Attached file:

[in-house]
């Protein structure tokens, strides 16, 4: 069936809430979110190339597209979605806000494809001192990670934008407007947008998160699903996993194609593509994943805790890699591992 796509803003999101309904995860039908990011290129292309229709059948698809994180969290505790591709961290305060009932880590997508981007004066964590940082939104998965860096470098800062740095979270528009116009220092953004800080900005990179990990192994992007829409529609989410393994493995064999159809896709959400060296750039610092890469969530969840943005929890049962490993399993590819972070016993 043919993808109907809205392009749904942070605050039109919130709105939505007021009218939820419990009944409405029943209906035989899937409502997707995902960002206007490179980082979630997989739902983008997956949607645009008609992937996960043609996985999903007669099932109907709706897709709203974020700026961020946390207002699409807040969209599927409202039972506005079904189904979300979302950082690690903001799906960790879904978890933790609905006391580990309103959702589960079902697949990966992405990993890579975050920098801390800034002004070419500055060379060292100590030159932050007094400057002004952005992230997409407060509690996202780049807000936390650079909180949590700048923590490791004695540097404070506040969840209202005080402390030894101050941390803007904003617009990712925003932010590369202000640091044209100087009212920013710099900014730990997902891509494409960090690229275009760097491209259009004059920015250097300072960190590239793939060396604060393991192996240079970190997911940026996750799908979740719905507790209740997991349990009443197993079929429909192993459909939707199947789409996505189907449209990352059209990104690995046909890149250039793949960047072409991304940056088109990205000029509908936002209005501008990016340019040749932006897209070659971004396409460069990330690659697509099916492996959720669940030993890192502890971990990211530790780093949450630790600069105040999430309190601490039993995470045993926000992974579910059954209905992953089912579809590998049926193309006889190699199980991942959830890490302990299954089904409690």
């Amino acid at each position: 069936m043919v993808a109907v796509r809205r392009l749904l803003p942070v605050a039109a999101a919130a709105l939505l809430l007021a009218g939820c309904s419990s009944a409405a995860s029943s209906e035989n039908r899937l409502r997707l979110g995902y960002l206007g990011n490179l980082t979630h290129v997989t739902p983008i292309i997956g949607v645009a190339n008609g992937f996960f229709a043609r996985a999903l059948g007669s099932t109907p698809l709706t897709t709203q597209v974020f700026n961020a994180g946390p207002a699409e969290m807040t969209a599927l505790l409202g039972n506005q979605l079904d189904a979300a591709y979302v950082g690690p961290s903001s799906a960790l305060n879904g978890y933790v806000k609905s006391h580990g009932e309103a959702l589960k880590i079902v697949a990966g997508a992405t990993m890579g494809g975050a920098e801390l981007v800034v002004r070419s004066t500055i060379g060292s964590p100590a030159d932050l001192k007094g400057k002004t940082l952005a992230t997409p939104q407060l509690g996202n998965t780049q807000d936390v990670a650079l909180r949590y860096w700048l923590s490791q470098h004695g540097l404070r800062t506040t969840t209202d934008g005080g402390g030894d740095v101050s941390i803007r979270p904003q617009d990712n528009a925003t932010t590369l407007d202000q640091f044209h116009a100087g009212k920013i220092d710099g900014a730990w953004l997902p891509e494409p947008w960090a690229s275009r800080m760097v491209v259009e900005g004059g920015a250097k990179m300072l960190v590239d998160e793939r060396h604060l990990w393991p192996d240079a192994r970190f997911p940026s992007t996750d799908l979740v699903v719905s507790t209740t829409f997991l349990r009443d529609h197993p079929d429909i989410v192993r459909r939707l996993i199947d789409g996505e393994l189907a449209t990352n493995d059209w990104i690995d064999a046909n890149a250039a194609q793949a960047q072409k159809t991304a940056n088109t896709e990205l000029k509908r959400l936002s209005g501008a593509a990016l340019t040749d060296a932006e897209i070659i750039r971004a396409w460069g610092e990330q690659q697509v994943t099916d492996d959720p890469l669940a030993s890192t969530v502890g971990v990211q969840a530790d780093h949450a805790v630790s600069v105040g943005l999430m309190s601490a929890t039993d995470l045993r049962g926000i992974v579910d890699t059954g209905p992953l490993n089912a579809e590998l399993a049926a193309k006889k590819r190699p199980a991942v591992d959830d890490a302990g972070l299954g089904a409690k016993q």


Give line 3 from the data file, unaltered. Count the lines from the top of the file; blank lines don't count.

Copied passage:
């Amino acid at each position: 069936m043919v993808a109907v796509r809205r392009l749904l803003p942070v605050a039109a999101a919130a709105l939505l809430l007021a009218g939820c309904s419990s009944a409405a995860s029943s209906e035989n039908r899937l409502r997707l979110g995902y960002l206007g990011n490179l980082t979630h290129v997989t739902p983008i292309i997956g949607v645009a190339n008609g992937f996960f229709a043609r996985a999903l059948g007669s099932t109907p698809l709706t897709t709203q597209v974020f700026n961020a994180g946390p207002a699409e969290m807040t969209a599927l505790l409202g039972n506005q979605l079904d189904a979300a591709y979302v950082g690690p961290s903001s799906a960790l305060n879904g978890y933790v806000k609905s006391h580990g009932e309103a959702l589960k880590i079902v697949a990966g997508a992405t990993m890579g494809g975050a920098e801390l981007v800034v002004r070419s004066t500055i060379g060292s964590p100590a030159d932050l001192k007094g400057k002004t940082l952005a992230t997409p939104q407060l509690g996202n998965t780049q807000d936390v990670a650079l909180r949590y860096w700048l923590s490791q470098h004695g540097l404070r800062t506040t969840t209202d934008g005080g402390g030894d740095v101050s941390i803007r979270p904003q617009d990712n528009a925003t932010t590369l407007d202000q640091f044209h116009a100087g009212k920013i220092d710099g900014a730990w953004l997902p891509e494409p947008w960090a690229s275009r800080m760097v491209v259009e900005g004059g920015a250097k990179m300072l960190v590239d998160e793939r060396h604060l990990w393991p192996d240079a192994r970190f997911p940026s992007t996750d799908l979740v699903v719905s507790t209740t829409f997991l349990r009443d529609h197993p079929d429909i989410v192993r459909r939707l996993i199947d789409g996505e393994l189907a449209t990352n493995d059209w990104i690995d064999a046909n890149a250039a194609q793949a960047q072409k159809t991304a940056n088109t896709e990205l000029k509908r959400l936002s209005g501008a593509a990016l340019t040749d060296a932006e897209i070659i750039r971004a396409w460069g610092e990330q690659q697509v994943t099916d492996d959720p890469l669940a030993s890192t969530v502890g971990v990211q969840a530790d780093h949450a805790v630790s600069v105040g943005l999430m309190s601490a929890t039993d995470l045993r049962g926000i992974v579910d890699t059954g209905p992953l490993n089912a579809e590998l399993a049926a193309k006889k590819r190699p199980a991942v591992d959830d890490a302990g972070l299954g089904a409690k016993q």